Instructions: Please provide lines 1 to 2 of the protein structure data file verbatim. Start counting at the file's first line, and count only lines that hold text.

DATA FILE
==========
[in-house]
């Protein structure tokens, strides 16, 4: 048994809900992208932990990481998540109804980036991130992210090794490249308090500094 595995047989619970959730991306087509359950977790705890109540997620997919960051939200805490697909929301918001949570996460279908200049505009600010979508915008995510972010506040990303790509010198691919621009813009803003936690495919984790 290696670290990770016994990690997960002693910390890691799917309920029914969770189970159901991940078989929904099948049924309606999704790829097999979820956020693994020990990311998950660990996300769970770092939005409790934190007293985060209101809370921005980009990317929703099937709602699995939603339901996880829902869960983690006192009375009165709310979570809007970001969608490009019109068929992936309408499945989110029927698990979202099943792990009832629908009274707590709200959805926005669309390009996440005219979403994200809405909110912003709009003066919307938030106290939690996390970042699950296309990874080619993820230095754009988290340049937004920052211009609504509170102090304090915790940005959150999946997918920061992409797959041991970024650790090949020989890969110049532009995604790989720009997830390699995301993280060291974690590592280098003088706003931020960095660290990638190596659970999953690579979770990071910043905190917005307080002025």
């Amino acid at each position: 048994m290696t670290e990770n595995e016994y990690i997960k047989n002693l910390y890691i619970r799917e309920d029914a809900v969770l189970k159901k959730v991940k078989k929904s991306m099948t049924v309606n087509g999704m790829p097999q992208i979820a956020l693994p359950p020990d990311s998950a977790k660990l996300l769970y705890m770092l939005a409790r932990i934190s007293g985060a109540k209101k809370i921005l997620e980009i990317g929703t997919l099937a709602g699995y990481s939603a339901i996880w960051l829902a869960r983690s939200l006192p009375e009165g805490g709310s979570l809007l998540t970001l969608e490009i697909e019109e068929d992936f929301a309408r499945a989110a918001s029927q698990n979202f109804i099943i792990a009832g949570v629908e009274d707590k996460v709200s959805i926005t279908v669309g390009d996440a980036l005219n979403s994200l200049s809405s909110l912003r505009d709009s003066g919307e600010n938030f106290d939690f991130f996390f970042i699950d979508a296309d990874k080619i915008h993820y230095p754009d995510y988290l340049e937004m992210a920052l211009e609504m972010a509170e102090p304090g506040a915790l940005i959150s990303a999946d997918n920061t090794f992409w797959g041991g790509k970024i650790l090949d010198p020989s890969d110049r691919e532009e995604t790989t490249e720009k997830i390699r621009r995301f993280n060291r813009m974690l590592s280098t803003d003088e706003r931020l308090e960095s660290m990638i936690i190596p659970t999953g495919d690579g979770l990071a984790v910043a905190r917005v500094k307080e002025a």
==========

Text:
[in-house]
């Protein structure tokens, strides 16, 4: 048994809900992208932990990481998540109804980036991130992210090794490249308090500094 595995047989619970959730991306087509359950977790705890109540997620997919960051939200805490697909929301918001949570996460279908200049505009600010979508915008995510972010506040990303790509010198691919621009813009803003936690495919984790 290696670290990770016994990690997960002693910390890691799917309920029914969770189970159901991940078989929904099948049924309606999704790829097999979820956020693994020990990311998950660990996300769970770092939005409790934190007293985060209101809370921005980009990317929703099937709602699995939603339901996880829902869960983690006192009375009165709310979570809007970001969608490009019109068929992936309408499945989110029927698990979202099943792990009832629908009274707590709200959805926005669309390009996440005219979403994200809405909110912003709009003066919307938030106290939690996390970042699950296309990874080619993820230095754009988290340049937004920052211009609504509170102090304090915790940005959150999946997918920061992409797959041991970024650790090949020989890969110049532009995604790989720009997830390699995301993280060291974690590592280098003088706003931020960095660290990638190596659970999953690579979770990071910043905190917005307080002025």